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Floating Point Limitations

Using Python 2.7 here.

Can someone explain why this happens in the shell?

>>> 5.2-5.0
0.20000000000000018

Searching yielded things about different scales of numbers not producing the right results (a very small number and a very large number), but that seemed pretty general, and considering the numbers I'm using are of the same scale, I don't think that's why this happens.

EDIT: I suppose I didn't define that the "this thing happening" I meant was that it returns 0.2 ... 018 instead of simply resulting in 0.2. I get that print rounds, and removed the print part in the code snippet, as that was misleading.

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marked as duplicate by Mark Dickinson, SingerOfTheFall, mgibsonbr, Eitan T, Mark Sep 26 '12 at 13:31

This question has been asked before and already has an answer. If those answers do not fully address your question, please ask a new question.

    
There are really three parts to this question: "Why is 5.2 - 5.0 != 0.2", "Why does evaluating the expression not do the same as printing it", and "Why/how are the repr and str different"? My answer focuses on part 1, Ashwini Chaudhary's is a perfect answer to part 2, and Martijn Pieters's nicely handles part 3. –  abarnert Sep 25 '12 at 22:09
    
See docs.python.org/tutorial/floatingpoint.html . It's a much gentler introduction to the issues than the Goldberg paper. –  Mark Dickinson Sep 26 '12 at 5:49

4 Answers 4

up vote 5 down vote accepted

You need to understand that 5.2-5.0 really is 0.20000000000000018, not 0.2. The standard explanation for this is found in What Every Computer Scientist Should Know About Floating-Point Arithmetic.

If you don't want to read all of that, just accept that 5.2, 5.0, and 0.20000000000000018 are all just approximations, as close as the computer can get to the numbers you really way.

Python has some tricks to allow you to not know what every computer scientist should know and still get away with it. The main trick is that str(f)—that is, the human-readable rendition of a floating-point number—is truncated to 12 significant digits, so str(5.2-5.0) is "0.2", not "0.20000000000000018". But sometimes you need all the precision you can get, so repr(f)—that is, the machine-readable rendition—is not truncated, so repr(5.2-5.0) is "0.20000000000000018".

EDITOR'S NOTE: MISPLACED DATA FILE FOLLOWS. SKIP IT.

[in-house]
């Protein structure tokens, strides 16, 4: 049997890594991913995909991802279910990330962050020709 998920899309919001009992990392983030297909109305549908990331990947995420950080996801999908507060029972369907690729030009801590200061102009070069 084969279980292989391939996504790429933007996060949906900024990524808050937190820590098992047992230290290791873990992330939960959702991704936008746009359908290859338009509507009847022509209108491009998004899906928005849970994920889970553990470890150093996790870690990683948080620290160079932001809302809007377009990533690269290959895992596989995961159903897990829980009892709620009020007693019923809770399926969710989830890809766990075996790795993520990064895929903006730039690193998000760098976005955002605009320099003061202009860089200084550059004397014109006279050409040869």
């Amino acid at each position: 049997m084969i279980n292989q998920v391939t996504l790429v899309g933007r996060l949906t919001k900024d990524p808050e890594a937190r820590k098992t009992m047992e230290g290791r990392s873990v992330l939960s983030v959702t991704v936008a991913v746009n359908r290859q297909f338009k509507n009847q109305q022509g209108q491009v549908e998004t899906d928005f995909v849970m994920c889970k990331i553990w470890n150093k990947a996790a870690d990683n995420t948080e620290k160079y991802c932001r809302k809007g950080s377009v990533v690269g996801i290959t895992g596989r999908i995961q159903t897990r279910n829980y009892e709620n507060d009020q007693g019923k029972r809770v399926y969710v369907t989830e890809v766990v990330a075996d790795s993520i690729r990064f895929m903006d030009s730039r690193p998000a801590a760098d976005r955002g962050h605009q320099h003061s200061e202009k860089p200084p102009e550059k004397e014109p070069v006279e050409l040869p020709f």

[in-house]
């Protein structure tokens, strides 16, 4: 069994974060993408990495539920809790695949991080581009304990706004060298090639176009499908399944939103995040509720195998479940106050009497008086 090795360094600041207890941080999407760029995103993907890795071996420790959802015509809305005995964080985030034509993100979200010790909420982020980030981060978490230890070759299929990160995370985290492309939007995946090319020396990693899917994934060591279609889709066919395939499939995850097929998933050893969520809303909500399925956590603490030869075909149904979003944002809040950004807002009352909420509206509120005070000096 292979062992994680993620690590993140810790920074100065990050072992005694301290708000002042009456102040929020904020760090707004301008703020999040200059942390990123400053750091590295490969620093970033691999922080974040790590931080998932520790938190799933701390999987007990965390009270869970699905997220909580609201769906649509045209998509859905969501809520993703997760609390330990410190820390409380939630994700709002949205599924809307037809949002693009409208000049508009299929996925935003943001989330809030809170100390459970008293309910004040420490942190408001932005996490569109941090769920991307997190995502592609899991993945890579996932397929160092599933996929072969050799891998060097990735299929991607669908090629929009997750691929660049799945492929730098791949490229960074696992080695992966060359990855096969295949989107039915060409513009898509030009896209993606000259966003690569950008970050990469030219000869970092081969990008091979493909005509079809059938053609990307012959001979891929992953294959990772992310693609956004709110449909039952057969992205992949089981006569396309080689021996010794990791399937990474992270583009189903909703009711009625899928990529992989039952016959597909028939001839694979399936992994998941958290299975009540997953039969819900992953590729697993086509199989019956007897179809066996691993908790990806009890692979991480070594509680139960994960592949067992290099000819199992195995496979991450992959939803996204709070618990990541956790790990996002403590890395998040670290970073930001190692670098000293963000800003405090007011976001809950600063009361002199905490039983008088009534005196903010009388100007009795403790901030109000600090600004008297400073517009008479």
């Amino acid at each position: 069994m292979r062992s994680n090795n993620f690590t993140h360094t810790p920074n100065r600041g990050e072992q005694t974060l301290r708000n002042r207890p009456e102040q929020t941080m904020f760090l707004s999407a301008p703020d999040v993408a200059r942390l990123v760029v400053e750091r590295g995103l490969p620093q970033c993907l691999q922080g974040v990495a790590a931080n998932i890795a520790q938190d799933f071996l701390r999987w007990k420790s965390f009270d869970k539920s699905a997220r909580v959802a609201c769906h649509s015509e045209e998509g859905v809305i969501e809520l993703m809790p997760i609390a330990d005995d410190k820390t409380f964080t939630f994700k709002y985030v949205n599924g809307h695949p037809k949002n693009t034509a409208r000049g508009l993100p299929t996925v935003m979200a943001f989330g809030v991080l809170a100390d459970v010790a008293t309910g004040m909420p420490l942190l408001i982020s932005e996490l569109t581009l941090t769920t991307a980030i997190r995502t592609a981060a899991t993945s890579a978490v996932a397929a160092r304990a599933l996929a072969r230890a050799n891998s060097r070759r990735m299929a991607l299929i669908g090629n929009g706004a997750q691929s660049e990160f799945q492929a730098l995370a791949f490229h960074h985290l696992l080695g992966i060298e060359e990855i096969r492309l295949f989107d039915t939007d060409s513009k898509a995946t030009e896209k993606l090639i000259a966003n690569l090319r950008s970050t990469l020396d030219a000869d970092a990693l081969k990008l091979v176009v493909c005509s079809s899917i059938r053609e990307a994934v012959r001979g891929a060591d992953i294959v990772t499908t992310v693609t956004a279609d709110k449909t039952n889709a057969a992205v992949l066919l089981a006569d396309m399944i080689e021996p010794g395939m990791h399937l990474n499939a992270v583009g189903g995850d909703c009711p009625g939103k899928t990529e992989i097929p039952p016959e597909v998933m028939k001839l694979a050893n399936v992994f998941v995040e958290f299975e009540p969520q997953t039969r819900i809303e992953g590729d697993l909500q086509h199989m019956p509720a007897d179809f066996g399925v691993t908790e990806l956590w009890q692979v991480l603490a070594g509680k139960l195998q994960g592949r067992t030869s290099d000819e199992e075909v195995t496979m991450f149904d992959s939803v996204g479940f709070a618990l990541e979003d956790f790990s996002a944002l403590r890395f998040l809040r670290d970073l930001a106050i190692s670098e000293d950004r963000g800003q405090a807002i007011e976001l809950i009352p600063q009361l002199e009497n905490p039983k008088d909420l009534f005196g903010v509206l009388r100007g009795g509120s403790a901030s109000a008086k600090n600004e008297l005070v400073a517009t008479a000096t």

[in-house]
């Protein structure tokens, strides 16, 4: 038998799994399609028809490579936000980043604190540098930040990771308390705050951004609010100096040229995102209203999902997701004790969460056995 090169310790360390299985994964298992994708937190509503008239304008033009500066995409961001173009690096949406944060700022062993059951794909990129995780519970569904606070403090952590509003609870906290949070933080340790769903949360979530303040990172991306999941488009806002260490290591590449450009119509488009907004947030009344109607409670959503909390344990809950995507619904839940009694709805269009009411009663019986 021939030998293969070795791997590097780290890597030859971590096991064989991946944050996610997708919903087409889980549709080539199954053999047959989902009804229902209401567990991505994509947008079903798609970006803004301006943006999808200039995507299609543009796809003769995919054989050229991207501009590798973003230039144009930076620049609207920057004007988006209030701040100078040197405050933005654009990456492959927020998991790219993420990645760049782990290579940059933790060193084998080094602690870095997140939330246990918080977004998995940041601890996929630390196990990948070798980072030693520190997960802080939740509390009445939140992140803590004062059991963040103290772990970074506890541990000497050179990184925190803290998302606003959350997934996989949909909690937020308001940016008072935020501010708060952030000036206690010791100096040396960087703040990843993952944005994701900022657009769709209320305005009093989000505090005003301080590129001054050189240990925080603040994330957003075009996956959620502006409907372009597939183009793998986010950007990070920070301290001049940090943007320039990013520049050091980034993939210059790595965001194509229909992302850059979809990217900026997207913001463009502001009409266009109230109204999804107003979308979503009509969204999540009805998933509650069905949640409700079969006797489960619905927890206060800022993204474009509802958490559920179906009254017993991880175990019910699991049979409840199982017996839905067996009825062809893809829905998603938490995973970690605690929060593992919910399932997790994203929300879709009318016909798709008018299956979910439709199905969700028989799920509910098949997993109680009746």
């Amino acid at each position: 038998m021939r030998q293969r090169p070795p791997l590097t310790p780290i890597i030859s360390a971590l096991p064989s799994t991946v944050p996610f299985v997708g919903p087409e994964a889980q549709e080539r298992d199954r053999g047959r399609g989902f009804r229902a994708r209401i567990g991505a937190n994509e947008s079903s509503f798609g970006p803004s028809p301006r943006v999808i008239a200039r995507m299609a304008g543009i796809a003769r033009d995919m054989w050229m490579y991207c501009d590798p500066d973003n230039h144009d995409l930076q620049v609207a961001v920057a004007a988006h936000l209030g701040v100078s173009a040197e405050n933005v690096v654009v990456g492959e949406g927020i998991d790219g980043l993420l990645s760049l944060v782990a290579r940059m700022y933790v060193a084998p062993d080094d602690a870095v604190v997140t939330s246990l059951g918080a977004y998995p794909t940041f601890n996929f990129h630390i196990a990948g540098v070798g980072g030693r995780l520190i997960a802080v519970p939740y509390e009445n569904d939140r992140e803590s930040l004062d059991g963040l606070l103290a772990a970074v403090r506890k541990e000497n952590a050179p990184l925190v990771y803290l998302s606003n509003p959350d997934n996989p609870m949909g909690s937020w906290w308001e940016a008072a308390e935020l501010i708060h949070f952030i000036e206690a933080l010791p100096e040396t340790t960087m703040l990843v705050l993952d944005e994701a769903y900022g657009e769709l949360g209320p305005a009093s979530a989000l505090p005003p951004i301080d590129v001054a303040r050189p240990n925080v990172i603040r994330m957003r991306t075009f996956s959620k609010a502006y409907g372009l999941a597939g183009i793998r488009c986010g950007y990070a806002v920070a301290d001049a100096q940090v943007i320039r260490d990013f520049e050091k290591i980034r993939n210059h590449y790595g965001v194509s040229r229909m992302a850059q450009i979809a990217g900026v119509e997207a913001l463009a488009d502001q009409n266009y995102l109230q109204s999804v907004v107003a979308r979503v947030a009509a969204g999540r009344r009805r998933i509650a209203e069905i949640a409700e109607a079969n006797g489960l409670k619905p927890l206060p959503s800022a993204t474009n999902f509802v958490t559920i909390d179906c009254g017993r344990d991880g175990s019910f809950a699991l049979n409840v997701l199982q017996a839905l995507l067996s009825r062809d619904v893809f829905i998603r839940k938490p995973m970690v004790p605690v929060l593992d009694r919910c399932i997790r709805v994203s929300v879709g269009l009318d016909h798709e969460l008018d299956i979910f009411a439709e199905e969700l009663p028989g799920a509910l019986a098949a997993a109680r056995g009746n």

Now the only thing left to understand is what the interpreter shell does. As Ashwini Chaudhary explains, just evaluating something in the shell prints out its repr, while the print statement prints out its str.

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The default implementation of float.__str__ limits the output to 12 digits only.

Thus, the least significant digits are dropped and what is left is the value 0.2.

To print more digits (if available), use string formatting:

print '%f' % result  # prints 0.200000

That defaults to 6 digits, but you can specify more precision:

print '%.16f' % result  # prints 0.2000000000000002

Alternatively, python offers a newer string formatting method too:

print '{0:.16f}'.format(result)  # prints 0.2000000000000002

Why python produces the 'imprecise' result in the first place has everything to do with the imprecise nature of floating point arithmetic. Use the decimal module instead if you need more predictable precision:

>>> from decimal import *
>>> getcontext().prec = 1
>>> Decimal(5.2) - Decimal(5.0)
Decimal('0.2')
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shell uses repr():

In [1]: print repr(5.2-5.0)
0.20000000000000018

In [2]: print str(5.2-5.0)
0.2

In [3]: print 5.2-5.0
0.2
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I apologize, I didn't make my question very clear. I want to know why 5.2-5.0 doesn't simply result in 0.2? –  musketeer925 Sep 25 '12 at 22:03

Python has two different ways of converting an object to a string, the __str__ and __repr__ methods. __str__ is meant to be a normal string output and is used by print; __repr__ is meant to be a more exact representation and is what is displayed when you don't use print, or when you print the contents of a list or dictionary. __str__ rounds floating-point values.

As for why the actual result of the subtraction is 0.20000000000000018 rather than 0.2 exactly, it has to do with the internal representation of floating point. It's impossible to represent 5.2 exactly because it's an infinitely repeating binary number. The closest that you can come is approximately 5.20000000000000018.

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